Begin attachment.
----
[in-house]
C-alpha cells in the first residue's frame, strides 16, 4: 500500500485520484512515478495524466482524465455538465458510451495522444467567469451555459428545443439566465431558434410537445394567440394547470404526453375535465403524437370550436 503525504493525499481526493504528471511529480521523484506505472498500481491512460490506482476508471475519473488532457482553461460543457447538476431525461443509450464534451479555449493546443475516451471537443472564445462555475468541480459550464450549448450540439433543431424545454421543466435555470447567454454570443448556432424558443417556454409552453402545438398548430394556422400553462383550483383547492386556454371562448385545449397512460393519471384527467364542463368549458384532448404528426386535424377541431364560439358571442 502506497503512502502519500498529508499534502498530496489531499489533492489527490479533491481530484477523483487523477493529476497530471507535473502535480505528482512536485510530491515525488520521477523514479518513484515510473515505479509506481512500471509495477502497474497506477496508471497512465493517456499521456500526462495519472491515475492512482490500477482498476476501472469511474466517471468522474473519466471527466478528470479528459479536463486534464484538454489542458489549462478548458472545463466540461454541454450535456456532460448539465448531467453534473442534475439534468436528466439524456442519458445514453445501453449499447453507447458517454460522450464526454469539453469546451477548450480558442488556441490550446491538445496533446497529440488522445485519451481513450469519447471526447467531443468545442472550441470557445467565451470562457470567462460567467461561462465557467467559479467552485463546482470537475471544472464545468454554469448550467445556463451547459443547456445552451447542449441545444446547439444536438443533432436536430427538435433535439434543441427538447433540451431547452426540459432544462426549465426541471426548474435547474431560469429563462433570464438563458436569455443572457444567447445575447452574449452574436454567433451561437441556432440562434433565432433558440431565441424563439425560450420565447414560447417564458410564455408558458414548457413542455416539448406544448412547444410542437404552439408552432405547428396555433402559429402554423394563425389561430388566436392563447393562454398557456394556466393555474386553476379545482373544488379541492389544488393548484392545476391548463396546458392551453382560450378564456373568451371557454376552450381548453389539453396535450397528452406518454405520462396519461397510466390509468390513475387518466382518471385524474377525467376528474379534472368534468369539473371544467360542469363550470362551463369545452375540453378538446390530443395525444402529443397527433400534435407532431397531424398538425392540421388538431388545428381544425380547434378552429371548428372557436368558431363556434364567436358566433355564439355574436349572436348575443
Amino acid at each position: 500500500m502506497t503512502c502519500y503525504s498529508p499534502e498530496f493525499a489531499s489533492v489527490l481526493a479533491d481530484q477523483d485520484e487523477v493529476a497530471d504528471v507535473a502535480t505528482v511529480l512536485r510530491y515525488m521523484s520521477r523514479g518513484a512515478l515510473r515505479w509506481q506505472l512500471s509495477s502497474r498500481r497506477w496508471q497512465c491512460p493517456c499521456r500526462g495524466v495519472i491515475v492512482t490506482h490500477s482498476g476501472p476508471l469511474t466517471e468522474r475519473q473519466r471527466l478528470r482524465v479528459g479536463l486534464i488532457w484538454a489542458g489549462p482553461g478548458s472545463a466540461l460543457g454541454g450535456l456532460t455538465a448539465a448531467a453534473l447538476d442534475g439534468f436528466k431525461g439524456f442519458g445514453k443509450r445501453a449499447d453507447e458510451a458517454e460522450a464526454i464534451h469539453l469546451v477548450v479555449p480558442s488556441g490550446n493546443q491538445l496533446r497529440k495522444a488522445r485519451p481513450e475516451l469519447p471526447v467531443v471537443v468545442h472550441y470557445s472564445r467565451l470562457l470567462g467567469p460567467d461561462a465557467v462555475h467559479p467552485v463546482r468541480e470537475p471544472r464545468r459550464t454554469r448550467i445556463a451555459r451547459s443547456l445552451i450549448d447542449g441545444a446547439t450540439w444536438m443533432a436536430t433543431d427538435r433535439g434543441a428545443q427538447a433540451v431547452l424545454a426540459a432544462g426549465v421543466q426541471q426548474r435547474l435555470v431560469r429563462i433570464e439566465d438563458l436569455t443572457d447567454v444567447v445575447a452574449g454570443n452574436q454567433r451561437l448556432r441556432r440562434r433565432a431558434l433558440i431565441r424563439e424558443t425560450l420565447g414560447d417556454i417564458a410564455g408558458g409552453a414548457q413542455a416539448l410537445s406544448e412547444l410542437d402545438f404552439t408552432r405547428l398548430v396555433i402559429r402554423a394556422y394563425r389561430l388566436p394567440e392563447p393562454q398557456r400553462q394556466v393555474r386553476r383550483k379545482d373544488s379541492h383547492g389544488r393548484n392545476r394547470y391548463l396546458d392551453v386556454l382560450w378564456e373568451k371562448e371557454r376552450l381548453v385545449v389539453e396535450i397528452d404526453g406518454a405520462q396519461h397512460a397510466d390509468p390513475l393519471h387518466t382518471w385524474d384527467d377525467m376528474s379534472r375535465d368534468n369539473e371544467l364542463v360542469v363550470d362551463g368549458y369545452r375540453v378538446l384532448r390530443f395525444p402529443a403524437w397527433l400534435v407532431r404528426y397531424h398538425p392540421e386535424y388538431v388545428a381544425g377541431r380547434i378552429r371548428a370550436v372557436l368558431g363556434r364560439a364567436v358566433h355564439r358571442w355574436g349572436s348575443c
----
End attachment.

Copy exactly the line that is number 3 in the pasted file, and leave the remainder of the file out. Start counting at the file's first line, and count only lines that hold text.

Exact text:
Amino acid at each position: 500500500m502506497t503512502c502519500y503525504s498529508p499534502e498530496f493525499a489531499s489533492v489527490l481526493a479533491d481530484q477523483d485520484e487523477v493529476a497530471d504528471v507535473a502535480t505528482v511529480l512536485r510530491y515525488m521523484s520521477r523514479g518513484a512515478l515510473r515505479w509506481q506505472l512500471s509495477s502497474r498500481r497506477w496508471q497512465c491512460p493517456c499521456r500526462g495524466v495519472i491515475v492512482t490506482h490500477s482498476g476501472p476508471l469511474t466517471e468522474r475519473q473519466r471527466l478528470r482524465v479528459g479536463l486534464i488532457w484538454a489542458g489549462p482553461g478548458s472545463a466540461l460543457g454541454g450535456l456532460t455538465a448539465a448531467a453534473l447538476d442534475g439534468f436528466k431525461g439524456f442519458g445514453k443509450r445501453a449499447d453507447e458510451a458517454e460522450a464526454i464534451h469539453l469546451v477548450v479555449p480558442s488556441g490550446n493546443q491538445l496533446r497529440k495522444a488522445r485519451p481513450e475516451l469519447p471526447v467531443v471537443v468545442h472550441y470557445s472564445r467565451l470562457l470567462g467567469p460567467d461561462a465557467v462555475h467559479p467552485v463546482r468541480e470537475p471544472r464545468r459550464t454554469r448550467i445556463a451555459r451547459s443547456l445552451i450549448d447542449g441545444a446547439t450540439w444536438m443533432a436536430t433543431d427538435r433535439g434543441a428545443q427538447a433540451v431547452l424545454a426540459a432544462g426549465v421543466q426541471q426548474r435547474l435555470v431560469r429563462i433570464e439566465d438563458l436569455t443572457d447567454v444567447v445575447a452574449g454570443n452574436q454567433r451561437l448556432r441556432r440562434r433565432a431558434l433558440i431565441r424563439e424558443t425560450l420565447g414560447d417556454i417564458a410564455g408558458g409552453a414548457q413542455a416539448l410537445s406544448e412547444l410542437d402545438f404552439t408552432r405547428l398548430v396555433i402559429r402554423a394556422y394563425r389561430l388566436p394567440e392563447p393562454q398557456r400553462q394556466v393555474r386553476r383550483k379545482d373544488s379541492h383547492g389544488r393548484n392545476r394547470y391548463l396546458d392551453v386556454l382560450w378564456e373568451k371562448e371557454r376552450l381548453v385545449v389539453e396535450i397528452d404526453g406518454a405520462q396519461h397512460a397510466d390509468p390513475l393519471h387518466t382518471w385524474d384527467d377525467m376528474s379534472r375535465d368534468n369539473e371544467l364542463v360542469v363550470d362551463g368549458y369545452r375540453v378538446l384532448r390530443f395525444p402529443a403524437w397527433l400534435v407532431r404528426y397531424h398538425p392540421e386535424y388538431v388545428a381544425g377541431r380547434i378552429r371548428a370550436v372557436l368558431g363556434r364560439a364567436v358566433h355564439r358571442w355574436g349572436s348575443c